Vaccine calculus: the missing variable
What we are lacking to do a proper risk-benefit analysis
Vaccine zealots claim that Covid is always worse than the vaccine, and therefore make rational sense for everyone to take. Even if vaccines do harm to children, they say, those harms are less than the harms done by Covid, so the equation still works out in favour of the vaccines.
Vaccine skeptics claim that vaccines do not prevent Covid and incur additional costs, and therefore only make sense for even the most at-risk populations, and even then might not be worth it.
My argument is that we don’t have the available evidence to answer the cost-benefit question, because everyone gets the calculus wrong.
Let’s define some terms:
Cv = Cost of vaccine
Cc = Cost of Covid infection
Pv = Probability of vaccine
Pc = Probability of Covid infection
With these terms, the costs for the unvaccinated can be defined as:
Cost = Cv*Pv + Cc*Pc
Where unvaccinated individuals have a Pv=0 and thus incur cost Cc*Pc (the cost of Covid only). There is good data on what the costs of Covid are for unvaccinated individuals - myocarditis, hospitalization, hypoxia, pulmonary hypertension, blood clots, cell damage, etc. But what are the costs to vaccinated individuals?
Is it Cv*Pv only? No, because we now know vaccinated people can still get Covid.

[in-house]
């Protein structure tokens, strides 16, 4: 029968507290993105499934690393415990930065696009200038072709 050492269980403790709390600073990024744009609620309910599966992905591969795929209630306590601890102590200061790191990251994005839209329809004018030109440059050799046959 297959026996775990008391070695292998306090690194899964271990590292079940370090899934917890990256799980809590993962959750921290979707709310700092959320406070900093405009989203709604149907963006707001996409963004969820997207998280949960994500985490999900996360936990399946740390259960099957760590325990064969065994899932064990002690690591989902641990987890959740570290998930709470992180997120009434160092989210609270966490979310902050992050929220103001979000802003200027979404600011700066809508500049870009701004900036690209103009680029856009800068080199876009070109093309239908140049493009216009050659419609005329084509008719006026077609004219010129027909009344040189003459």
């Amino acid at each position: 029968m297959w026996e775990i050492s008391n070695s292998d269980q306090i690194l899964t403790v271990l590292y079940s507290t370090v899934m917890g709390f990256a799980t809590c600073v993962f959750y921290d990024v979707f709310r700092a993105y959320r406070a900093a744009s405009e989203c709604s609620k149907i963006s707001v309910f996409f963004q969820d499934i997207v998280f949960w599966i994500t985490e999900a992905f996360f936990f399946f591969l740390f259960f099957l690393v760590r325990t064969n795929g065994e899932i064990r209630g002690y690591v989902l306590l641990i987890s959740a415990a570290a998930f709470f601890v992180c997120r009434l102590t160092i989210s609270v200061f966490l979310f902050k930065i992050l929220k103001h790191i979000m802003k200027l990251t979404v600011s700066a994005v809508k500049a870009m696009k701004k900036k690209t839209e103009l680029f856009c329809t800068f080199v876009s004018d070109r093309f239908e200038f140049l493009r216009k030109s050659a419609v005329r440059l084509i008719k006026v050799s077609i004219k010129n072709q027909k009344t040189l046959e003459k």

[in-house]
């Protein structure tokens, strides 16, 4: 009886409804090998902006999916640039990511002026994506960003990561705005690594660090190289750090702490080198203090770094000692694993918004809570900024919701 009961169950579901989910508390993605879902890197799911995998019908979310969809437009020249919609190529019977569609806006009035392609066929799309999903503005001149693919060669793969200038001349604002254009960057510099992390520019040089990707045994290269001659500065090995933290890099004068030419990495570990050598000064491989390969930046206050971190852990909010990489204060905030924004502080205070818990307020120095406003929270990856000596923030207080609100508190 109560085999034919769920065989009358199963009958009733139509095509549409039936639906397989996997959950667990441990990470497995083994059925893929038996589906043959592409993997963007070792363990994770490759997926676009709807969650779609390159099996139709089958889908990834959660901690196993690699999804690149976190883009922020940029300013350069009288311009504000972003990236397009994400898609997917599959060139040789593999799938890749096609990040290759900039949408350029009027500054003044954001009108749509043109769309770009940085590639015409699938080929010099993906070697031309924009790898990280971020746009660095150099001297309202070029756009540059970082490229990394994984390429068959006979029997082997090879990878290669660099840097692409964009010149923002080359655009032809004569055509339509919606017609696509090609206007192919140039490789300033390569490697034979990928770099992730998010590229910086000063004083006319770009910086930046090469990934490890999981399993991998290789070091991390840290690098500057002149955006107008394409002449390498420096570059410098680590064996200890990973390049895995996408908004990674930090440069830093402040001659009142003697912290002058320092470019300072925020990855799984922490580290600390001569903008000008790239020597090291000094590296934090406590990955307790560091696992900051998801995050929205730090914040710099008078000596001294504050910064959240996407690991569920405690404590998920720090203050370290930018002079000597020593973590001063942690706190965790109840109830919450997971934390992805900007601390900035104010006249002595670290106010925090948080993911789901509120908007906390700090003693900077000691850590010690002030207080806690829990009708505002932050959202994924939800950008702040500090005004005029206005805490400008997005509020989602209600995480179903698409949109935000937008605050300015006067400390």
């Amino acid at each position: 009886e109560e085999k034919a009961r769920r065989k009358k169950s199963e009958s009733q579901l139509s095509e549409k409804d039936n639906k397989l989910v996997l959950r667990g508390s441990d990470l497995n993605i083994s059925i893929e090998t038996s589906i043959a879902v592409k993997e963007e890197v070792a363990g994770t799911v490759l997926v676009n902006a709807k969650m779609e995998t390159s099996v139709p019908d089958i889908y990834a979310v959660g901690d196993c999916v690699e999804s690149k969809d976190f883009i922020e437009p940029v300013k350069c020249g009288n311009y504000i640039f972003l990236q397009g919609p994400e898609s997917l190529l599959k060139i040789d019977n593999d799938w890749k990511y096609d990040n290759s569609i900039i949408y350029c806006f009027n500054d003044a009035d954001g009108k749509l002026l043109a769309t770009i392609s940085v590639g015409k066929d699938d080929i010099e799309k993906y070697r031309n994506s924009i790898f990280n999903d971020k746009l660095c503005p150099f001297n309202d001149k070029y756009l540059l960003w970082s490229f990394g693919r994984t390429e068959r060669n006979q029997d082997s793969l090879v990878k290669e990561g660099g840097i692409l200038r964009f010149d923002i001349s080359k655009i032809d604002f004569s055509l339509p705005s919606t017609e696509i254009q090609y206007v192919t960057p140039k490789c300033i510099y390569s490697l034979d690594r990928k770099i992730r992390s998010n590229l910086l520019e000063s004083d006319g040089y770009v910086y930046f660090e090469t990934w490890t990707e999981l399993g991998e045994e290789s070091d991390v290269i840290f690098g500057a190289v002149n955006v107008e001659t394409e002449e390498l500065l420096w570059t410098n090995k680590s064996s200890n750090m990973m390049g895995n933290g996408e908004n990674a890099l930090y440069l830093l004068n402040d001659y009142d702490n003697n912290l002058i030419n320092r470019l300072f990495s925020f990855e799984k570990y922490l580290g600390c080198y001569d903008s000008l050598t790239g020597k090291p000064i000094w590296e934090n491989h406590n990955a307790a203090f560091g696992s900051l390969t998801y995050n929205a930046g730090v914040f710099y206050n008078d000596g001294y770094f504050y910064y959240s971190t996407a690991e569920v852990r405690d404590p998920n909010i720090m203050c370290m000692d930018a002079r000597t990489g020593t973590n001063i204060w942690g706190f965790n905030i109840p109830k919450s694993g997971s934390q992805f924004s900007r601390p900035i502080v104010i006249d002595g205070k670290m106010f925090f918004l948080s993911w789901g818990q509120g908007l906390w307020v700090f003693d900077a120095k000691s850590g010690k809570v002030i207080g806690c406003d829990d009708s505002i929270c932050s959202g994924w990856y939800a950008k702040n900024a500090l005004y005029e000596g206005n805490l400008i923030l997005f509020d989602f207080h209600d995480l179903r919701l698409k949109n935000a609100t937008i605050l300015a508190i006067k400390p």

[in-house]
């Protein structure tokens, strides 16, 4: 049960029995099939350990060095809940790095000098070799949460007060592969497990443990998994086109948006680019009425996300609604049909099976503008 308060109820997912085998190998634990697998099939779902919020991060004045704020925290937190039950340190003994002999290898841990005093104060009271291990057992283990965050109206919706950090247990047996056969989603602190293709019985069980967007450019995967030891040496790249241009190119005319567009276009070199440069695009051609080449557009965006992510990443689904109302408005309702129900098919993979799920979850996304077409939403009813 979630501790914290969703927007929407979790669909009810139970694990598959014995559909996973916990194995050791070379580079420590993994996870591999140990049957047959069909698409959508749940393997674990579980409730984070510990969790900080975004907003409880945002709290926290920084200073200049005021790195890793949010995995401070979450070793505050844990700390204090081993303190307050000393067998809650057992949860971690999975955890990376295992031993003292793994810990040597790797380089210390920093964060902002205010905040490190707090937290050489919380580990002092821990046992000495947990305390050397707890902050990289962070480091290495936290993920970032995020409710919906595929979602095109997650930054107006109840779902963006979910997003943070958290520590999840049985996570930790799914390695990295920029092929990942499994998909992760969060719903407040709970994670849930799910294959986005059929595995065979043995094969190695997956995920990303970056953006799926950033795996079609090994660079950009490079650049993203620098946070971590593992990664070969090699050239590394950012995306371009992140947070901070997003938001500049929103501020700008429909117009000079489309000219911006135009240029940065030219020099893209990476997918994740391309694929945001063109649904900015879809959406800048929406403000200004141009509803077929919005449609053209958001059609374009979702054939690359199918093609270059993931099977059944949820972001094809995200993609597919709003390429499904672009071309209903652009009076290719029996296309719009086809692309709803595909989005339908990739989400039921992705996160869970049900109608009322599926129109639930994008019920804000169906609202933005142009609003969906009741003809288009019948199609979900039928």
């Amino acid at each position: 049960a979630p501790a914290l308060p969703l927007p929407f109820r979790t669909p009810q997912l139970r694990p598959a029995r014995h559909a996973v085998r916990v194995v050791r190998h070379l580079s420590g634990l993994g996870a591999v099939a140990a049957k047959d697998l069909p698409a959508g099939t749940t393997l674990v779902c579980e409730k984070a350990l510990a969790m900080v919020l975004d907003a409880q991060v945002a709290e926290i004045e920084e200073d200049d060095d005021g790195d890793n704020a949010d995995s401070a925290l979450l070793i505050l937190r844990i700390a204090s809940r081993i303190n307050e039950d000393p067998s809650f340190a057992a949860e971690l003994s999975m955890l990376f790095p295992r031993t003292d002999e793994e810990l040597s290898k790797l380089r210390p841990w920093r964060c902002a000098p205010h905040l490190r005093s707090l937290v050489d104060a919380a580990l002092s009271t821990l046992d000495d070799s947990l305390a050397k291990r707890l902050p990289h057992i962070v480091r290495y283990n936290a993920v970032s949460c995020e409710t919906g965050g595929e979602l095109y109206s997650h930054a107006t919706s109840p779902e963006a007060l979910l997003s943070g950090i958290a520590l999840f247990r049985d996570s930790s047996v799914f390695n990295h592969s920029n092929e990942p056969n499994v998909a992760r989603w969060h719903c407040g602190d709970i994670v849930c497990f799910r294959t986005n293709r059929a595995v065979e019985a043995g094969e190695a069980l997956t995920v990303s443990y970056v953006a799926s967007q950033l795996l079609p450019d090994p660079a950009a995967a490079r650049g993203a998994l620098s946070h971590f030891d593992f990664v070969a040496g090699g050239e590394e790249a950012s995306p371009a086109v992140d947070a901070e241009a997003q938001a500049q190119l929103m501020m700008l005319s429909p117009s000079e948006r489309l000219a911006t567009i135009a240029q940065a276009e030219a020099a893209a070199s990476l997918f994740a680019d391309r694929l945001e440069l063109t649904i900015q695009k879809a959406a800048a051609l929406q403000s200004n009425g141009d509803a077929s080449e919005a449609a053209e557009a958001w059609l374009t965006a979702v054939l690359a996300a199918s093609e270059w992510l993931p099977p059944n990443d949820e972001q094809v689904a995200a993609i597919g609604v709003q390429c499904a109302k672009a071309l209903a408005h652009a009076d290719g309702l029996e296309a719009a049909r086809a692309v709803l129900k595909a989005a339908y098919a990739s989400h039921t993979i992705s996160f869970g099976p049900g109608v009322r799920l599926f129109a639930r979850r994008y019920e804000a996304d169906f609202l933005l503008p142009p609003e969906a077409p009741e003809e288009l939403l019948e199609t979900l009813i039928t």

What we need to know is Cb - the cost of Covid breakthrough infection, and the probability of a breakthrough infection, Pb. As more and more data shows, Pb is not small - the vaccinated face a similar risk of breakthrough infections, particularly over > 6 month period. But the data I have seen on breakthrough cases focuses on how likely they are (Pb), not the relative harm done (Cb).
For all we know, Cb = Cc, or in other words, a breakthrough case of Covid in the vaccinated is just as harmful as a case of Covid in the unvaccinated, all else being equal.
With these terms, the costs in the vaccinated can be defined as:
Cost = Cv*Pv + Cb*Pb where Pv=1
In order to claim the cost-benefit analysis favours the vaccine, one must prove that, for any individual:
Cv + Cb*Pb < Cc*Pc
Where Cv + Cb*Pb = the costs incurred in the vaccinated,
and Cc*Pc = the costs incurred in the unvaccinated.
I have seen no such analysis, and it stands to reason that this very simple equation, a year into the vaccine campaign, has not been proven to be true.
The vaccinated eat the costs of the vaccines and the costs of breakthrough Covid, whereas the unvaccinated only eat the costs of Covid.
And when Cc can be lowered by using alternative treatments like ivermectin, quercetin, azithromycin, hydroxychloroquine, fluvoxamine, etc. it becomes even more likely that this equation will not hold true.
Therefore, we cannot say the vaccines are clearly worth it for anyone. In fact, it may very well turn out to be the case that the equation always tilts in favour of the unvaccinated.
It's also worth mentioning explicitly that, while we're narrowing down Cv and Cb, for sufficiently small Cc there's no reason to get the vaccine until we've got better data. If it turns out that Cv is a high multiple of heart failure or cancer within the next decade for groups with Cc < 0.01%, a lot of people are going to die unnecessarily.
Particularly true of children, where Cc is on the order of 10E-6.
The calculation is on an individual level.
And I think it is valid.
But keep in mind that many still claim that the vaccine will make the whole population more immune and prevent the spread, so your probability to get Covid will depend on my vaccination status.
Also I see less and less outright claims that the vaccine will give us herd immunity, many still believe it.